Kasza (The Wolf's Chicken Stew) introduces another ravenous creature in this witty twist on a familiar theme. While sharpening his claws to hunt for his breakfast, a not-so-sly fox answers a knock on his door and finds a tasty-looking piglet. "This must be my lucky day!... How often does dinner come knocking on the door?" he exclaims, grabbing both the pig and a roasting pan. But when the quick-thinking, dirty piglet suggests that he would be a better meal if he were clean, the fox prepares him a soothing bath. When the piglet comments that he would provide more meat if he were fatter, the fox dons a chef's hat and serves up spaghetti and freshly baked cookies. And when, nestled in the roasting pan surrounded by vegetables and being placed in the oven, the piglet reflects that he would make a more tender roast if he had a massage, the fox complies. Exhausted from his exertions, the fox collapses on the floor, leaving the piglet to skip home-with the rest of the cookies-proclaiming, "This must be my lucky day." In a final funny flourish, the last page shows the pig relaxing in front of a fire, reading a directory of other predators (with the fox's name crossed out), wondering whom he will visit next. Kasza's gouache art is as buoyant and comical as her narrative, and she skillfully uses multiple vignettes to convey the fox's arduous preparations. The animals' facial expressions alone could carry this tale. Ages 4-8. (Sept.) Copyright 2003 Reed Business Information.
As a hungry fox was preparing to hunt for his dinner, he heard a knock on the door. It was a "delicious-looking piglet." Declaring that it must be his lucky day, the fox begins dinner preparations, but the pig quickly points out that he is quite dirty. Fox collects wood, builds a fire, and fetches water. The piglet is being salt and peppered in the pan when he points out his small size. The fox then gathers tomatoes, makes spaghetti, and bakes cookies. The day continues with fox running and fetching and with the pig getting bathed, fed, and massaged. Guess whose lucky day it really was! "Dinner" turned out to be a wily fellow and perhaps the entire day was a set-up. The delightful tale is sure to appeal to children and adults alike. Playful illustrations and wonderful animal expressions capture the fun in this rollicking tale. 2003, GP Putnam's Sons, Ages 4 to 8.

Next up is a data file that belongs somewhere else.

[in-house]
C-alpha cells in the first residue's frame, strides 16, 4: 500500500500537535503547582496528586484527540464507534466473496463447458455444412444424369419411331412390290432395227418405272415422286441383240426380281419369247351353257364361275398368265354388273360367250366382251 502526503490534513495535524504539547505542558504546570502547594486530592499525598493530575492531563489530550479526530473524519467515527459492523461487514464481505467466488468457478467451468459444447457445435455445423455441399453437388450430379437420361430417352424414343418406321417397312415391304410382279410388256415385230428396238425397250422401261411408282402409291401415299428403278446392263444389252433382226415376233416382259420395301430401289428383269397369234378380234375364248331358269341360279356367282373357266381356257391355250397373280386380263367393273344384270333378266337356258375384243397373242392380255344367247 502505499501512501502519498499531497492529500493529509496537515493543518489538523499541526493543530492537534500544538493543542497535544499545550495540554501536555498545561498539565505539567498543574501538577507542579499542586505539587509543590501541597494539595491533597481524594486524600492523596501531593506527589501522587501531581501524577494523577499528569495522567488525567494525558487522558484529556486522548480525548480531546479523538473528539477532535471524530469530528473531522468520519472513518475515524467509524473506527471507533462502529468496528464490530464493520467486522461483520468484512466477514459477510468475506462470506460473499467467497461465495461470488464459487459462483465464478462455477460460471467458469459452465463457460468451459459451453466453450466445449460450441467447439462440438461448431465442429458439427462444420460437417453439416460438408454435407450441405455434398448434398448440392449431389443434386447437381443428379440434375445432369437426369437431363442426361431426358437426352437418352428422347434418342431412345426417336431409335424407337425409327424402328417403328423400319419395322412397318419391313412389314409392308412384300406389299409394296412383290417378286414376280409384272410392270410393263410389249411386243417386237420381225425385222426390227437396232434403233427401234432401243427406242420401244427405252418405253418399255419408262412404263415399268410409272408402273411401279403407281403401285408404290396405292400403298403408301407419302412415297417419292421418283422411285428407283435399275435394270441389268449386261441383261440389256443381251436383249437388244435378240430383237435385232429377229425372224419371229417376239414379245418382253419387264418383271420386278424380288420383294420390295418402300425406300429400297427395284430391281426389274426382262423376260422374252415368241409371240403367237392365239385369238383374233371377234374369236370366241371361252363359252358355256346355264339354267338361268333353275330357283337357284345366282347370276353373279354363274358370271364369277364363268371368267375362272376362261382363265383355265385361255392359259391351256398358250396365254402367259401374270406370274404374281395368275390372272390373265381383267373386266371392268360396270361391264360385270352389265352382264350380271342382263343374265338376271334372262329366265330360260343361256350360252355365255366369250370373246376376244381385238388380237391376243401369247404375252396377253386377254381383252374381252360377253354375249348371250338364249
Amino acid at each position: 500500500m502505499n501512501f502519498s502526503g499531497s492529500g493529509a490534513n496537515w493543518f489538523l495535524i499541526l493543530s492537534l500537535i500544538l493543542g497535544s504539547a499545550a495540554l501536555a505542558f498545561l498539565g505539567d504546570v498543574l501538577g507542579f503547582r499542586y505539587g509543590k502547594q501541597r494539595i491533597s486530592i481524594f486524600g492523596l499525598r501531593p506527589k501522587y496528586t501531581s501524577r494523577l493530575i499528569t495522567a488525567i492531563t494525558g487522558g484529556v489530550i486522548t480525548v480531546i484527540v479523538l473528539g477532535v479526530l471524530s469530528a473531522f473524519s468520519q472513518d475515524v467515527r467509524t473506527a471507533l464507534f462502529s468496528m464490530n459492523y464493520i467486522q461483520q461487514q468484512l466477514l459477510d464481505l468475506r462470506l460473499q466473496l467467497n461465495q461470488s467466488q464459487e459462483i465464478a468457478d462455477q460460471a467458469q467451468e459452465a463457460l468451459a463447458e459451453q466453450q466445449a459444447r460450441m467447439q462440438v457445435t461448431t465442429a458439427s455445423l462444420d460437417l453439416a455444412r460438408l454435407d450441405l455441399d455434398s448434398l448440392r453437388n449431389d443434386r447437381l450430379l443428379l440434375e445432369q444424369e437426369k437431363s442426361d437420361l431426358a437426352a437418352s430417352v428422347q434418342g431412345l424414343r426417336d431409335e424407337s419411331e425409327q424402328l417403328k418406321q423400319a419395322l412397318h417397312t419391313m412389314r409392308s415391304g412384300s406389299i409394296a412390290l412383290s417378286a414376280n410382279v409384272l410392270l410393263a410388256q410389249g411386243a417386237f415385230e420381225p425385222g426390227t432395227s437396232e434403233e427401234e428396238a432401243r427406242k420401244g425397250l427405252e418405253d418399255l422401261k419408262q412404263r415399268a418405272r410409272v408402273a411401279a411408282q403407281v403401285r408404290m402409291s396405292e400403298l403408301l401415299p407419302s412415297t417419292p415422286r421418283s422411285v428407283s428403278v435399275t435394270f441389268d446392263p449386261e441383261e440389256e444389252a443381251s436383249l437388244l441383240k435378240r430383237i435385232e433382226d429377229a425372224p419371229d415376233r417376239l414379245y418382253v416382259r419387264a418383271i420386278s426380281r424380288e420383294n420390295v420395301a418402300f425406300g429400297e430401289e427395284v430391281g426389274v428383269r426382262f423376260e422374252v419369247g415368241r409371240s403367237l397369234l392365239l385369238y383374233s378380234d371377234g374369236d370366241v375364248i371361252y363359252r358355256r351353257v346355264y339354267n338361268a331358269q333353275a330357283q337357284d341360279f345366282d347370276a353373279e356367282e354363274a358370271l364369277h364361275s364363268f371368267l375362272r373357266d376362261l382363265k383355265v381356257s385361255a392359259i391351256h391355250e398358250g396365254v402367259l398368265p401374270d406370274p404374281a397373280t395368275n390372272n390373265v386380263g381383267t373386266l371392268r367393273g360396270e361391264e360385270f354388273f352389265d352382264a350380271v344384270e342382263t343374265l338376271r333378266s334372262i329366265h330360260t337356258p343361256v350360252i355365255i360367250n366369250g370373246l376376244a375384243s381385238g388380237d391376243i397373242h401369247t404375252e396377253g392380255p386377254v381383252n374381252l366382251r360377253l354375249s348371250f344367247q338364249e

PreS-Gr 2-Fans of the author's The Wolf's Chicken Stew (Putnam, 1987) will not be disappointed by this amusing offering. A hungry fox is sure that it's his lucky day when a delectable-looking pig knocks on his door by mistake. Mr. Fox grabs his squealing guest and starts to prepare a feast, but the pig asks him to wait, pointing out, "I'm filthy. Shouldn't you wash me first?" The fox prepares a lovely bath and the pig compliments him on being "a terrific scrubber." But then, the pig continues, shouldn't he be fattened up a bit? And shouldn't he be massaged so that he won't be tough? Mr. Fox grudgingly complies with these requests and soon finds himself so exhausted that "He couldn't lift a finger, let alone a roasting pan." The pig heads home, clean, well fed, relaxed, and ready to plan his next call on an unsuspecting predator. Set against white backgrounds, the lively gouache illustrations enhance the humorous and witty text. The fox's facial expressions clearly reflect his range of emotions, as he goes from sheer elation to pure exhaustion. He is as gullible and endearing as the pig is sly and charming. A good choice for storyhours as well as one-on-one readings.-Wendy Woodfill, Hennepin County Library, Minnetonka, MN Copyright 2003 Reed Business Information.
It's become predictable, this story of the pig outfoxing the fox, but Kasza's version does sport his lively art and a measure of dry humor. When a piglet comes knocking on Mr. Fox's door, the fox can't believe his luck; he's not used to delivery service. The piglet is just about to be tucked in the oven, when he suggests a few improvements to Mr. Fox. Wouldn't he taste better if he were washed first-"Just a thought, Mr. Fox"-and plumped up and perhaps massaged to tenderize the meat? The fox agrees that he would, rushing madly about scrubbing, feeding, and working the piglet's tissues, and promptly falling into an exhausted swoon. The pig is last seen back in his pen, thumbing through his address book-Mr. Bear, Mr. Wolf, Mr. Coyote-getting ready to work the same ruse on another carnivore. Fun enough, though no self-respecting four-year-old will be very worried about this little porker's fate. (Picture book. 4-7)